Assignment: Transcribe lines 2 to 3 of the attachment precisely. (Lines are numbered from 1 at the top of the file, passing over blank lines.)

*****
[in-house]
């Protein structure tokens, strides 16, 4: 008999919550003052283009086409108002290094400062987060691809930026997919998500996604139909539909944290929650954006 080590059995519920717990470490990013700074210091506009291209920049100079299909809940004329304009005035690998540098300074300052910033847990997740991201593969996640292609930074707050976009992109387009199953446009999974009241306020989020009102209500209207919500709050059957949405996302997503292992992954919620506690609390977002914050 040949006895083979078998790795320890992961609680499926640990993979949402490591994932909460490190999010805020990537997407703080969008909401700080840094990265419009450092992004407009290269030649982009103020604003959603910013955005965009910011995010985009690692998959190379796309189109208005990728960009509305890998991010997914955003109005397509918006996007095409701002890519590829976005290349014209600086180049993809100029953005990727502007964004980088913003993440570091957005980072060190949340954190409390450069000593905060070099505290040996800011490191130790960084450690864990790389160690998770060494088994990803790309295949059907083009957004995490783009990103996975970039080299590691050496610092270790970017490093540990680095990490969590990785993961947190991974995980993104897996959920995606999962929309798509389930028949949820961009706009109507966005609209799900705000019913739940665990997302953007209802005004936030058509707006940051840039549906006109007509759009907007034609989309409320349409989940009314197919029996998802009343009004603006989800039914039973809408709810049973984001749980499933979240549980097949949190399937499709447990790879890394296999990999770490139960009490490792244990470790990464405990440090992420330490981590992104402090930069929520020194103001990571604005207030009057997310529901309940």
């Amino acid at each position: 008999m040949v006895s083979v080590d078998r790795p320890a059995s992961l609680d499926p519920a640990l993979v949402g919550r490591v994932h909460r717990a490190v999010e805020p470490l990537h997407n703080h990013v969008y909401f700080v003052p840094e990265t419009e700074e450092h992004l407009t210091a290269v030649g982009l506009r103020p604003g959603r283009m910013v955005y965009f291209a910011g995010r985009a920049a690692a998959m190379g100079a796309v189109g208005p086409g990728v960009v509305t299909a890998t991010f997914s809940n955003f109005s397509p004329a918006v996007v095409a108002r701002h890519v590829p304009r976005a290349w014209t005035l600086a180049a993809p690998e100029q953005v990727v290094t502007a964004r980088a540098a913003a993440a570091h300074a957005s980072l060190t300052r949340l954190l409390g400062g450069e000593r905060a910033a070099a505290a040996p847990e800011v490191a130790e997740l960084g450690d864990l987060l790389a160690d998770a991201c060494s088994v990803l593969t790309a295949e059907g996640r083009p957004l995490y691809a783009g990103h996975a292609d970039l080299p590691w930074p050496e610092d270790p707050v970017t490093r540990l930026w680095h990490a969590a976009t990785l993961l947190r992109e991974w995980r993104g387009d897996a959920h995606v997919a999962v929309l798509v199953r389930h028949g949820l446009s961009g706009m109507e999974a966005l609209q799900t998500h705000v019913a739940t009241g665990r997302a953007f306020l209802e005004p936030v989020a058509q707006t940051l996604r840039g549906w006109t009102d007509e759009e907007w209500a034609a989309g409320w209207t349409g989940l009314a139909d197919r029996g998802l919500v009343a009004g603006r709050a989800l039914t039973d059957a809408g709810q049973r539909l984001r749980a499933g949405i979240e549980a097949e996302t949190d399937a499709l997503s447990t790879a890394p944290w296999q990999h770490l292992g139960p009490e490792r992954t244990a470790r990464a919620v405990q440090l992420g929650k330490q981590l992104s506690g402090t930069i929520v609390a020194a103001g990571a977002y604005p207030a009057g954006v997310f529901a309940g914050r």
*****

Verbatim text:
């Protein structure tokens, strides 16, 4: 008999919550003052283009086409108002290094400062987060691809930026997919998500996604139909539909944290929650954006 080590059995519920717990470490990013700074210091506009291209920049100079299909809940004329304009005035690998540098300074300052910033847990997740991201593969996640292609930074707050976009992109387009199953446009999974009241306020989020009102209500209207919500709050059957949405996302997503292992992954919620506690609390977002914050 040949006895083979078998790795320890992961609680499926640990993979949402490591994932909460490190999010805020990537997407703080969008909401700080840094990265419009450092992004407009290269030649982009103020604003959603910013955005965009910011995010985009690692998959190379796309189109208005990728960009509305890998991010997914955003109005397509918006996007095409701002890519590829976005290349014209600086180049993809100029953005990727502007964004980088913003993440570091957005980072060190949340954190409390450069000593905060070099505290040996800011490191130790960084450690864990790389160690998770060494088994990803790309295949059907083009957004995490783009990103996975970039080299590691050496610092270790970017490093540990680095990490969590990785993961947190991974995980993104897996959920995606999962929309798509389930028949949820961009706009109507966005609209799900705000019913739940665990997302953007209802005004936030058509707006940051840039549906006109007509759009907007034609989309409320349409989940009314197919029996998802009343009004603006989800039914039973809408709810049973984001749980499933979240549980097949949190399937499709447990790879890394296999990999770490139960009490490792244990470790990464405990440090992420330490981590992104402090930069929520020194103001990571604005207030009057997310529901309940």
């Amino acid at each position: 008999m040949v006895s083979v080590d078998r790795p320890a059995s992961l609680d499926p519920a640990l993979v949402g919550r490591v994932h909460r717990a490190v999010e805020p470490l990537h997407n703080h990013v969008y909401f700080v003052p840094e990265t419009e700074e450092h992004l407009t210091a290269v030649g982009l506009r103020p604003g959603r283009m910013v955005y965009f291209a910011g995010r985009a920049a690692a998959m190379g100079a796309v189109g208005p086409g990728v960009v509305t299909a890998t991010f997914s809940n955003f109005s397509p004329a918006v996007v095409a108002r701002h890519v590829p304009r976005a290349w014209t005035l600086a180049a993809p690998e100029q953005v990727v290094t502007a964004r980088a540098a913003a993440a570091h300074a957005s980072l060190t300052r949340l954190l409390g400062g450069e000593r905060a910033a070099a505290a040996p847990e800011v490191a130790e997740l960084g450690d864990l987060l790389a160690d998770a991201c060494s088994v990803l593969t790309a295949e059907g996640r083009p957004l995490y691809a783009g990103h996975a292609d970039l080299p590691w930074p050496e610092d270790p707050v970017t490093r540990l930026w680095h990490a969590a976009t990785l993961l947190r992109e991974w995980r993104g387009d897996a959920h995606v997919a999962v929309l798509v199953r389930h028949g949820l446009s961009g706009m109507e999974a966005l609209q799900t998500h705000v019913a739940t009241g665990r997302a953007f306020l209802e005004p936030v989020a058509q707006t940051l996604r840039g549906w006109t009102d007509e759009e907007w209500a034609a989309g409320w209207t349409g989940l009314a139909d197919r029996g998802l919500v009343a009004g603006r709050a989800l039914t039973d059957a809408g709810q049973r539909l984001r749980a499933g949405i979240e549980a097949e996302t949190d399937a499709l997503s447990t790879a890394p944290w296999q990999h770490l292992g139960p009490e490792r992954t244990a470790r990464a919620v405990q440090l992420g929650k330490q981590l992104s506690g402090t930069i929520v609390a020194a103001g990571a977002y604005p207030a009057g954006v997310f529901a309940g914050r």